AIB faces massive tracker mortgage penalty

AIB is set to face a RECORD fine for its role in the mortgage scandal.

The group, which also owns EBS, is expected to be fined up to 70 million euros.

The tracker scandal is the biggest overcharging problem in Irish banking.

AIB’s fine is expected to be double the fine imposed on Ulster Bank for the same tracker issue.

AIB is being sanctioned for refusing cheap tracker mortgages to more than 15,000 customers at a time when interest rates were rising.

The tracker chaos has cost AIB nearly €600 million, made up of refunds and compensation, legal fees and administrative costs.

This comes on top of around 70 million euros that she has earmarked for a central bank fine.

There was no comment from the central bank but it is due to issue a media release tomorrow morning.

Originally, 9,348 AIB customers were incorrectly denied Tracker mortgages or placed on the wrong Tracker interest rates.

But another 5,900 cases were admitted by the banking group in 2020 after losing a case with the Financial Services Ombudsman.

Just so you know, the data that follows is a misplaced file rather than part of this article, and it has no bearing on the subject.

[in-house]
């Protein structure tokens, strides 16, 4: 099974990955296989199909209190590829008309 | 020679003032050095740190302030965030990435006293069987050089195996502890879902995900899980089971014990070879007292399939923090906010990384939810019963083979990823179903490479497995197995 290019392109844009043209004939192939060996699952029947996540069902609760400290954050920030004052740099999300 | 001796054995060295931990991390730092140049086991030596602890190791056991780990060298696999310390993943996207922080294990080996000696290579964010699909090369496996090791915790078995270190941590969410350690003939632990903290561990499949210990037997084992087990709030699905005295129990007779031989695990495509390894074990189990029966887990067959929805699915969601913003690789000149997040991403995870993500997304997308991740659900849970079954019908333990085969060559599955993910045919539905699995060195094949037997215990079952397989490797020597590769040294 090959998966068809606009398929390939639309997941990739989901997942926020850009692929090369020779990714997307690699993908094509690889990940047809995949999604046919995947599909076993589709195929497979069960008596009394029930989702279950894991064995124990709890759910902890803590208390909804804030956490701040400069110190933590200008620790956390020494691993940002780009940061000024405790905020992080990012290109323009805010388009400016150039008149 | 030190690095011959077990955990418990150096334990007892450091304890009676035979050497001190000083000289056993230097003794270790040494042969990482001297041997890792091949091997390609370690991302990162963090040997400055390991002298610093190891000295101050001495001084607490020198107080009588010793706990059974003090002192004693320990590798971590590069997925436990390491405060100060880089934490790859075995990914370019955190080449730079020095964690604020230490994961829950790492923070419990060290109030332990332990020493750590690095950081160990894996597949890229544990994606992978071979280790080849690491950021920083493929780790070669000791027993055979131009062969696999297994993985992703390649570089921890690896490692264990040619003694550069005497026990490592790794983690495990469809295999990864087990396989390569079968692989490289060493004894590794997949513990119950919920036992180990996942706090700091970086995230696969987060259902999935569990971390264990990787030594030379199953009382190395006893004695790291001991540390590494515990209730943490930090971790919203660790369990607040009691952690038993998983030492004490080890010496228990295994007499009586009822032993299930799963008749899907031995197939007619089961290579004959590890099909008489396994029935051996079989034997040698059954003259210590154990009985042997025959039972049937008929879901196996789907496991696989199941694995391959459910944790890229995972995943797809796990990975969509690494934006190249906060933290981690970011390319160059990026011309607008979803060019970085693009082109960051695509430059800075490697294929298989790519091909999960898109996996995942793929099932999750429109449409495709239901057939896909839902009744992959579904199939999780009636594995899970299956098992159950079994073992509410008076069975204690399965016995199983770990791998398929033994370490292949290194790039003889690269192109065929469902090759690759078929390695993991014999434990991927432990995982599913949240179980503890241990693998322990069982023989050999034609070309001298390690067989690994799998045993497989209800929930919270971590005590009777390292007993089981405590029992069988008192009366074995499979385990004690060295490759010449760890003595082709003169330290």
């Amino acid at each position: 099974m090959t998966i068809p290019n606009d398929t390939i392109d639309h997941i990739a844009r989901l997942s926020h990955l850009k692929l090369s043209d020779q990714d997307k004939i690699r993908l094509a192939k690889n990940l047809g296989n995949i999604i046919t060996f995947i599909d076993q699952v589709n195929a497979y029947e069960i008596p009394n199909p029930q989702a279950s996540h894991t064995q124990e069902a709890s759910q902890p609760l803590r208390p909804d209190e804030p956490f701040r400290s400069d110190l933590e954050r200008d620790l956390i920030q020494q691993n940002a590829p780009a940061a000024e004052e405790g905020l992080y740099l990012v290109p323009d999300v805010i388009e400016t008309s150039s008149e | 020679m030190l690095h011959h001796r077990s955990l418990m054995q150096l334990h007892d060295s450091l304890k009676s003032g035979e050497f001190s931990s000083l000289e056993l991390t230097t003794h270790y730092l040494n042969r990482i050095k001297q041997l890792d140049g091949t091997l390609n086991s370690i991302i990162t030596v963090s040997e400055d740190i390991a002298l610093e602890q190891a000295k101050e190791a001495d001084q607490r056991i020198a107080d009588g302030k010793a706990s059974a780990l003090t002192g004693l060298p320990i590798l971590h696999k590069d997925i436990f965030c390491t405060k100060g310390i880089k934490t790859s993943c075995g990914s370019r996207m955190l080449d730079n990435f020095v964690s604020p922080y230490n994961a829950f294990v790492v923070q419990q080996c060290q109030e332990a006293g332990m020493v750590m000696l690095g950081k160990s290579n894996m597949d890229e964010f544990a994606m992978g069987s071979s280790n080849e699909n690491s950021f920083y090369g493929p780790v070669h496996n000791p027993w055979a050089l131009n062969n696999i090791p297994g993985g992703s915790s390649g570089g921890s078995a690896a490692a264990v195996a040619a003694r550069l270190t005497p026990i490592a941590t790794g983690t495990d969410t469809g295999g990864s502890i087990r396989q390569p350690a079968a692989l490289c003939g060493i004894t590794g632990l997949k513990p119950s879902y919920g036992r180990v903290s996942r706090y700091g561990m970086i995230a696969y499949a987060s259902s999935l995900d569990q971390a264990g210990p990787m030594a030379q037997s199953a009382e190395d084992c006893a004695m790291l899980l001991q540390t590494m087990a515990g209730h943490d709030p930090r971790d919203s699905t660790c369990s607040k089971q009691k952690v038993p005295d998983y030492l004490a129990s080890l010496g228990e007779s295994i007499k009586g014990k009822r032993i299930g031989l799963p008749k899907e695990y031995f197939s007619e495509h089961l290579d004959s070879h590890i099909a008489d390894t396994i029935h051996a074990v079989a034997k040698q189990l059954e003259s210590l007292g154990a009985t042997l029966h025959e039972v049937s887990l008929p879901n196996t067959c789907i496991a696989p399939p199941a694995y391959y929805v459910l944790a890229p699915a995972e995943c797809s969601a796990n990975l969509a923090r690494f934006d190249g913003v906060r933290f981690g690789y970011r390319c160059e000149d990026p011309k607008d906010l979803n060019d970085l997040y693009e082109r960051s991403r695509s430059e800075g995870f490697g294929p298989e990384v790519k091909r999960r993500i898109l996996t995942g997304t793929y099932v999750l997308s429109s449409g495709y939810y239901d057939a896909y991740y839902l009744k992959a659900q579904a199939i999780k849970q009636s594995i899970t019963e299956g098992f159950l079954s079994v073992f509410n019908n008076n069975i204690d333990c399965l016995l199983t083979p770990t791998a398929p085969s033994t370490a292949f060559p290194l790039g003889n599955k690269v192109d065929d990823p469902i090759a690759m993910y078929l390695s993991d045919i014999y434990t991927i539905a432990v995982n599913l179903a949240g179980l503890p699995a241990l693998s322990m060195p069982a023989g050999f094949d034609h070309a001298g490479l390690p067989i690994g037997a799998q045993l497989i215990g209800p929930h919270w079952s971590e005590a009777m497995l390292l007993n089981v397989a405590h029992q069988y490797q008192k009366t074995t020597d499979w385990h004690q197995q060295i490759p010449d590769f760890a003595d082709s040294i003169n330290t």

These are the so-called Predominant Rate Tracker customers. AIB had admitted it denied this group the ability to switch to a mortgage that mimics the European Central Bank’s (ECB) benchmark rate more than a decade ago. But only offered them a small compensation.

It had argued that the prevailing tracker rate at the time was 7.9 percent.

But it conceded after losing the Ombudsman’s case.

Across all lenders, approximately €683 million in redress and compensation for 40,100 customers affected by lenders’ failures to address the Tracker mortgage issue.

These shortcomings included some customers being denied tracker mortgages when they were entitled to them, or charging the wrong interest rate.

AIB had no comment.

So far, the central bank has imposed around €82 million in tracker penalties on four lenders over the past two years.

These include Permanent TSB and its former subprime unit Springboard Mortgages, KBC

Bank of Ireland is yet to be fined for its role in the Tracker scandal.

It set aside 94 million euros in tracker-related provisions late last year, including monies for an expected fine.

Colin Hunt, chief executive officer of the AIB, told the Irish Times in an interview in April that he wanted the agency’s investigation to be completed before the end of this year.

“My ambition is to do everything in my power to restore AIB’s reputation,” he said at the time, adding that resolving the Tracker mortgage issue was “critical to my ambition.”

The Irish Independent first reported on the Tracker mortgage scandal in October 2009.

At the time, the banks denied there was any problem. AIB faces massive tracker mortgage penalty

Fry Electronics Team

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